Network and Learning: Constructing Cross-Cutting Ties in Taiwan's Decentralized Production System

Thursday, 2 July 2015: 10:15 AM-11:45 AM
TW1.3.01 (Tower One)
Michelle F Hsieh, Academia Sinica, Taipei, Taiwan
Increasing work in economic sociology has focused on the “embeddedness” thesis: specific patterns of institutional linkages between the state, civil societies and the market account for variations in economic outcomes. Of major concern are the “institutional innovations” conducive to development. As a solution to conventional weak institutions in developing countries, increasing research suggests that constructing cross-cutting ties by connecting previously isolated groups can improve access to new knowledge, thus enhancing firms’ capability building through recombination of resources in new ways that are conductive to a broad-base entrepreneurship. Building upon this stream of research, this paper illustrates the specifics of the institutional innovations conducive to a broad-base development by examining upgrading and innovation in Taiwan.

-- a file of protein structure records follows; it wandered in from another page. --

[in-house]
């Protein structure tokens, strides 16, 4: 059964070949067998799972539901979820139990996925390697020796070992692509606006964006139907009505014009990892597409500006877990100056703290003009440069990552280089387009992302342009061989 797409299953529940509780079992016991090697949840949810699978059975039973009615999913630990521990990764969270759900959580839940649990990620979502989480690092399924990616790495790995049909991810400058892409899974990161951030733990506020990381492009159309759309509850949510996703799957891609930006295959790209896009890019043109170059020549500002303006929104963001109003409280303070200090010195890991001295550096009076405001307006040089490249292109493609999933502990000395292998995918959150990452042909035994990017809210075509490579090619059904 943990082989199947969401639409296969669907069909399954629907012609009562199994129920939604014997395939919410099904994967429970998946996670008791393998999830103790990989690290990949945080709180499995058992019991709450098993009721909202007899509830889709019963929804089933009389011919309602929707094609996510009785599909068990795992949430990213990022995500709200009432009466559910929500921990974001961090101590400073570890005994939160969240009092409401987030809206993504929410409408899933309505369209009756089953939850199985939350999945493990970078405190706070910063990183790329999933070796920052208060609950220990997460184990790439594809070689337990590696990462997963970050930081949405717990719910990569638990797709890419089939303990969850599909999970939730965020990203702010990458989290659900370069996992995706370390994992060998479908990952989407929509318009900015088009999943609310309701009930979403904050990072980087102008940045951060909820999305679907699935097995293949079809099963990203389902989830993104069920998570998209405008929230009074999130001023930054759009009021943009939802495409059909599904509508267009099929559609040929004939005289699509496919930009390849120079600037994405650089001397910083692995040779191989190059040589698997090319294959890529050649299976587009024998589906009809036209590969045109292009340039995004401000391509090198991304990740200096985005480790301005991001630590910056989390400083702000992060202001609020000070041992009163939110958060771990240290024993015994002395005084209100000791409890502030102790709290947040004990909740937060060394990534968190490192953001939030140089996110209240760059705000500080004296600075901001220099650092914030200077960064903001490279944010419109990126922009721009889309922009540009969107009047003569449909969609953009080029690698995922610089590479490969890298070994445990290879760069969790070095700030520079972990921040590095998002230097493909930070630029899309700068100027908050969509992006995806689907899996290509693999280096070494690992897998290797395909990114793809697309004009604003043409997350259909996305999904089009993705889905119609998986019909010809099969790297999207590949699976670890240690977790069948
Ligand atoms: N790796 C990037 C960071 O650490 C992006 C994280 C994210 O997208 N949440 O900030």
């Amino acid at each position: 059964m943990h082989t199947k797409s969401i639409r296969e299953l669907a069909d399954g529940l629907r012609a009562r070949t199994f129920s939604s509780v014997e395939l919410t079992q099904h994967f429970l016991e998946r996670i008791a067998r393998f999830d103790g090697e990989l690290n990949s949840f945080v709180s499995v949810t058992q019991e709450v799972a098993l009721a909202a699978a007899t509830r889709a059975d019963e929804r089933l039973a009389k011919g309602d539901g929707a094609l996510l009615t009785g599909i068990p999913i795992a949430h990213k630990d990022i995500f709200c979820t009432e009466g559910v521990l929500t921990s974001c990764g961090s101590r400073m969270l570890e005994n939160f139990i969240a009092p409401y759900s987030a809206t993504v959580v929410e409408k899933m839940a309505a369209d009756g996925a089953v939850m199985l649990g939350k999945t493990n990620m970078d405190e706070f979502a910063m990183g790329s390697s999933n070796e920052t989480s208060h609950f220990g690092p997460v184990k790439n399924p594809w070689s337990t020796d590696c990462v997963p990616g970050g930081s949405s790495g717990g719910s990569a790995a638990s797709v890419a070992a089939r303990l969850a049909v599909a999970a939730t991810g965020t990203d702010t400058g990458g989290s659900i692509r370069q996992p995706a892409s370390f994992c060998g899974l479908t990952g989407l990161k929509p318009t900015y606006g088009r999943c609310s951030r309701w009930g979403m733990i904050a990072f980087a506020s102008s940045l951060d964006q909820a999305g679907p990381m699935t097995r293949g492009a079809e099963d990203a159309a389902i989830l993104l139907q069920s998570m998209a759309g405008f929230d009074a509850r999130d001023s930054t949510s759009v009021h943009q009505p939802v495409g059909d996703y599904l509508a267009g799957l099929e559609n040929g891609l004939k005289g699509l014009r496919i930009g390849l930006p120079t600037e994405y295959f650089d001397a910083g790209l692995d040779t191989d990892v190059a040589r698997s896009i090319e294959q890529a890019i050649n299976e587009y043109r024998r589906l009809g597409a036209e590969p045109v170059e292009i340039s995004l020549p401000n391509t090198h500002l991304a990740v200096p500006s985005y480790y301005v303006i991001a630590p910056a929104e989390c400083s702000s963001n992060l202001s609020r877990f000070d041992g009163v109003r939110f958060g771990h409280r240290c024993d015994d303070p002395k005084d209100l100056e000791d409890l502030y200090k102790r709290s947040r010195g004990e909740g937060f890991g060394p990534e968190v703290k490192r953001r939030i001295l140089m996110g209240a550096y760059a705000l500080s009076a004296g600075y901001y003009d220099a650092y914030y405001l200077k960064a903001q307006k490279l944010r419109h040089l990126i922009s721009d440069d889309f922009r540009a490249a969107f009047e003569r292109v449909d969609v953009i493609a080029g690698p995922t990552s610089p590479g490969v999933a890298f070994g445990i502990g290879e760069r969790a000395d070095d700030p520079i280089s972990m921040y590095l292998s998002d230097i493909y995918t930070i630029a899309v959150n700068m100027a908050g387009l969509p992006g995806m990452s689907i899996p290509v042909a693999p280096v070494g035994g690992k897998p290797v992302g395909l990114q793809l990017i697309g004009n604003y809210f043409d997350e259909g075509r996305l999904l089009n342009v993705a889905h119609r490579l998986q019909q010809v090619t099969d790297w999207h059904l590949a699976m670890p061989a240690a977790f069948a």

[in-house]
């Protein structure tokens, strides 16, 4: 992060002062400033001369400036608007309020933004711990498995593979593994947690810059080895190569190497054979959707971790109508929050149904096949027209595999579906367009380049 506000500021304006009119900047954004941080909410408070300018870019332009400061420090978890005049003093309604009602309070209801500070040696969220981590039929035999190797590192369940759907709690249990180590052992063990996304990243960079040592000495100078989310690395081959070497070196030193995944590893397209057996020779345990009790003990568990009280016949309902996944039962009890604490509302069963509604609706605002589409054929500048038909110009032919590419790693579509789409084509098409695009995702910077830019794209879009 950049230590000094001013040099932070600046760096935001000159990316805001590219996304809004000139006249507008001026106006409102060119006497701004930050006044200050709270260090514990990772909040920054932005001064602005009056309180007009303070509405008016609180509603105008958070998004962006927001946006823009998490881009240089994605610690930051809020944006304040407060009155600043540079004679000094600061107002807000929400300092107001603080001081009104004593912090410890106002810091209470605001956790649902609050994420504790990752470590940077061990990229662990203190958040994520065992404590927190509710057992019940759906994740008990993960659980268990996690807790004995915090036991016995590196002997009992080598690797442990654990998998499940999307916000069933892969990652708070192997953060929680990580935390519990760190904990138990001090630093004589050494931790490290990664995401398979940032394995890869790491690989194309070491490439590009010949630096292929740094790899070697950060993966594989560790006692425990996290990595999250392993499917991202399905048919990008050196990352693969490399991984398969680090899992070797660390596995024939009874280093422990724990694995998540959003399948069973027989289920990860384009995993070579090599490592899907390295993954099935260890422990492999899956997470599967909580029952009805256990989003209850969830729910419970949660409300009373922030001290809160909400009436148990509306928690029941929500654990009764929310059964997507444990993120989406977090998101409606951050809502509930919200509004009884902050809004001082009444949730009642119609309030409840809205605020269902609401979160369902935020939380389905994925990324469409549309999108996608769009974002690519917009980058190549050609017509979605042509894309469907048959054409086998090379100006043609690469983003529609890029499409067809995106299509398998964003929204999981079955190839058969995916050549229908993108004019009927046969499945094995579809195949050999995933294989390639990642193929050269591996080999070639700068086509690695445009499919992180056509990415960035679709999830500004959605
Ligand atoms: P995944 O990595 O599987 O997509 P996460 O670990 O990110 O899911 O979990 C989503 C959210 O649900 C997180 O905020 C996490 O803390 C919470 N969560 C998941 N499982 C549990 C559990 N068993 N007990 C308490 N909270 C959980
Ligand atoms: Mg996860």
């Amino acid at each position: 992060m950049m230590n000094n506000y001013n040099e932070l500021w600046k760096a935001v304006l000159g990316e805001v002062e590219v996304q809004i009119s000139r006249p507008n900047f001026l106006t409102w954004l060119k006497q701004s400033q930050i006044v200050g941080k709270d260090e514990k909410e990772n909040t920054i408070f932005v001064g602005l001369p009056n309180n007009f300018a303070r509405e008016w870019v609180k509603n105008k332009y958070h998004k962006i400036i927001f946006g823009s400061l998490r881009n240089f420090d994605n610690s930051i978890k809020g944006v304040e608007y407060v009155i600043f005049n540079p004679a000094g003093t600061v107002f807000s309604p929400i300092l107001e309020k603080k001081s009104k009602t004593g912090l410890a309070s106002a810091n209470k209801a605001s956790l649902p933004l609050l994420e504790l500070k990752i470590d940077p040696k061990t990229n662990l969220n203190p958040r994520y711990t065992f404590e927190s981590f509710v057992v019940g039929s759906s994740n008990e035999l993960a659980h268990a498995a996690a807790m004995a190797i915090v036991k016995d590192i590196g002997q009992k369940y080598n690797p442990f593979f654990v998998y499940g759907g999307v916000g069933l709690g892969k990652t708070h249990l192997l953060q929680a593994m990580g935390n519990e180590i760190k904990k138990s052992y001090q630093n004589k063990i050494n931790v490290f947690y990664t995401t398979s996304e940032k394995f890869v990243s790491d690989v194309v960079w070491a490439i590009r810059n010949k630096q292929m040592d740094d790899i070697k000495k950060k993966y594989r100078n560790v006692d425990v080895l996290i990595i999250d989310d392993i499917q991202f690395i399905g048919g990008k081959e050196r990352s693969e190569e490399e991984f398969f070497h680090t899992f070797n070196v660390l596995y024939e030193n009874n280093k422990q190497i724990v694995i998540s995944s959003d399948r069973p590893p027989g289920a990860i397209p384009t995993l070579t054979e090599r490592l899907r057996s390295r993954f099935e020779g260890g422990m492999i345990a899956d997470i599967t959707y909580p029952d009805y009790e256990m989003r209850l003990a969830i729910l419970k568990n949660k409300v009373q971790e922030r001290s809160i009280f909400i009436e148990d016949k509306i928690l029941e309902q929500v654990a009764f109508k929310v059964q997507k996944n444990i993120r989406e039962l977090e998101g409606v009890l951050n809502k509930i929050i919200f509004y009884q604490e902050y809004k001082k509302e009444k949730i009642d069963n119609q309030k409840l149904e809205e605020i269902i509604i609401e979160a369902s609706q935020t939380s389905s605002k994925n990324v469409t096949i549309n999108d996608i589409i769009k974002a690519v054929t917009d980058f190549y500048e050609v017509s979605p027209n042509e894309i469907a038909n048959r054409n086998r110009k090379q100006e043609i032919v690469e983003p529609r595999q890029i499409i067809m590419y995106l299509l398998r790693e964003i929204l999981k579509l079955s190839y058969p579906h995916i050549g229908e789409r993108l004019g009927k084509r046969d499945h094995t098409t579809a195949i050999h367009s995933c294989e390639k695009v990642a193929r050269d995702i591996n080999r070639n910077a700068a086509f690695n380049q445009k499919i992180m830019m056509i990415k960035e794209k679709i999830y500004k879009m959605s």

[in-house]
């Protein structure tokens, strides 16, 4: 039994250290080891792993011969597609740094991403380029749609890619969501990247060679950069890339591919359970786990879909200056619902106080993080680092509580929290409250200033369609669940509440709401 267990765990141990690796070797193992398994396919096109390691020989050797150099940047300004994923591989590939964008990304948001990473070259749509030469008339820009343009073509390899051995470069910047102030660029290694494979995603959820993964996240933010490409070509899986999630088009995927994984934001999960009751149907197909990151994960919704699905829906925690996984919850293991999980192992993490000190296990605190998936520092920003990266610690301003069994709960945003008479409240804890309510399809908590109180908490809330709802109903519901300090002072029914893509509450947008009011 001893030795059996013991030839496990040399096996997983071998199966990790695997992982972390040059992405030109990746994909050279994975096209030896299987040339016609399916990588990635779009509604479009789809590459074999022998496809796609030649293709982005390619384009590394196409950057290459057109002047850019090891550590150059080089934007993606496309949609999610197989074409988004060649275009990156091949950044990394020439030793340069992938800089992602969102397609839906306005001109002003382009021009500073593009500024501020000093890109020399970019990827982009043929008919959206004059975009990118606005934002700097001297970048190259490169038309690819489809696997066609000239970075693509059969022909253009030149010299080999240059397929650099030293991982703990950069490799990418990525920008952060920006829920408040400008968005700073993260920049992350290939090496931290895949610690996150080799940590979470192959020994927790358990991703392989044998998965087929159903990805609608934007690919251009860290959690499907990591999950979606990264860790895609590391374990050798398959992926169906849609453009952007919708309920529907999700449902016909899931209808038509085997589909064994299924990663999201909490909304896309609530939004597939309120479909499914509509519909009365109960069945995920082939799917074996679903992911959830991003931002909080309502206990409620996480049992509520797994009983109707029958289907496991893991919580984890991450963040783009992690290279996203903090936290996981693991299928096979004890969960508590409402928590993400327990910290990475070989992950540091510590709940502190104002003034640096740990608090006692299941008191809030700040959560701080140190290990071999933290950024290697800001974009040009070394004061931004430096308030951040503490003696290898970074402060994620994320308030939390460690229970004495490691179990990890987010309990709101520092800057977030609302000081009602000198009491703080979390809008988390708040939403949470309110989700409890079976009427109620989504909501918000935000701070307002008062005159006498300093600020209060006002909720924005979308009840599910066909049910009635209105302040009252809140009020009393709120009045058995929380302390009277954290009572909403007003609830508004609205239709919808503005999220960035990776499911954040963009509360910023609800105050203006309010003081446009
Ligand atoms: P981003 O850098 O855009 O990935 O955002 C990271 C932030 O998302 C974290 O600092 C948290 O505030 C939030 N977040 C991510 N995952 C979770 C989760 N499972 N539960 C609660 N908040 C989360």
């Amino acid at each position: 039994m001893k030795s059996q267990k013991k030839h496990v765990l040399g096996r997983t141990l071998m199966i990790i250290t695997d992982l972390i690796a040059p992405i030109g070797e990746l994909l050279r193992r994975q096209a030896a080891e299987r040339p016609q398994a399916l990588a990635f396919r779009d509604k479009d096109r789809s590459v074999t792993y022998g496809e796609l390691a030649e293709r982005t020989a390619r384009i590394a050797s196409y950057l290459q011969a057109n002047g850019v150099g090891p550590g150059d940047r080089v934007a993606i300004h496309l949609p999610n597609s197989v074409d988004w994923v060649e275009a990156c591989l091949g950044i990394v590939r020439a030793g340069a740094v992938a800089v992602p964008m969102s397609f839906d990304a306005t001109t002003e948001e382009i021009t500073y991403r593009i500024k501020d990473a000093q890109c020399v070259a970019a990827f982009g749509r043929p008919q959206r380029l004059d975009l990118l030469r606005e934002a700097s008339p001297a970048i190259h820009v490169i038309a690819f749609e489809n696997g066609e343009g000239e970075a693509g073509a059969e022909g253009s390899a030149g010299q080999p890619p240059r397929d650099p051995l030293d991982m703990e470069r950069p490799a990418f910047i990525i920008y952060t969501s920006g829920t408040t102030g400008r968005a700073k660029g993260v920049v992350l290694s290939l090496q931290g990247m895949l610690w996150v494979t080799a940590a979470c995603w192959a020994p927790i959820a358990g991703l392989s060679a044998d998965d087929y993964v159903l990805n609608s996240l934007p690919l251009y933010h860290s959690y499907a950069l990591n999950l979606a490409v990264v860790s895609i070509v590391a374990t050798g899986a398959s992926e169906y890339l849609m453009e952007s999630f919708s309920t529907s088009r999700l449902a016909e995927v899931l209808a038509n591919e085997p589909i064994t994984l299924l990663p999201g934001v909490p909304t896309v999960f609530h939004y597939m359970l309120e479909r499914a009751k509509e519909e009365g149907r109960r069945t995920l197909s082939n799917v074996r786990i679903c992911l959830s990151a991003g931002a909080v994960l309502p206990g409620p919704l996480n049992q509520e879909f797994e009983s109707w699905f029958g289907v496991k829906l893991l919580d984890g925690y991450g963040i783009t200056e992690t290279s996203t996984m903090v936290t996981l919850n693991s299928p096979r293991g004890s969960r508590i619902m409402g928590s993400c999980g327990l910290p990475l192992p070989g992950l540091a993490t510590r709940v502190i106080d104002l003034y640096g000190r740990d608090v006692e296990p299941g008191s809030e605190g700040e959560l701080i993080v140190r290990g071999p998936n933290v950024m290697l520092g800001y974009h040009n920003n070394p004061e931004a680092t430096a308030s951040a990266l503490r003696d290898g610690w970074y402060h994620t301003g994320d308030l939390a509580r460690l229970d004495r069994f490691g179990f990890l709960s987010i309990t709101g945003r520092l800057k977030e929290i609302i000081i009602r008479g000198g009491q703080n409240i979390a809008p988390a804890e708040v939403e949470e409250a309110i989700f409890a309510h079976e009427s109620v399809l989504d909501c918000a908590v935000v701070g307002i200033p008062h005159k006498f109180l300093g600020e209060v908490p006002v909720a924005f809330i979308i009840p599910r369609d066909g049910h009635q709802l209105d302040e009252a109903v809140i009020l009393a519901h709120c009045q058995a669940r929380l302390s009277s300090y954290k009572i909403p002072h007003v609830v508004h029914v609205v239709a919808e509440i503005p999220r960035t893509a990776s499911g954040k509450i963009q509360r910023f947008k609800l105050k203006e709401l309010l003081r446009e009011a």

Through in-depth case studies of machinery-related industries (bicycles, auto parts and machine tools) which have demonstrated resilience in global competition, this paper investigates how inter-firm/cross-cutting collaborations and public private synergies are possible within Taiwan’s decentralized industrial structure. The paper shows that incremental breakthroughs often come from independent parts makers and specialist firms, contrary to the existing assumption that leading large firms orchestrate changes. Second, public supporting institutions have been crucial in coordinating the decentralized economy by bridging different production networks to facilitate learning, contrary to the conventional developmental state thesis of industrial targeting and scaling up. The recombination of ideas and networks, as expressed in inter-industry/sectoral learning, has been crucial in understanding the innovative capacities of the SMEs. Theoretically, the case of Taiwan contributes to the recent debate on “pragmatic turns” as governing principles of network production.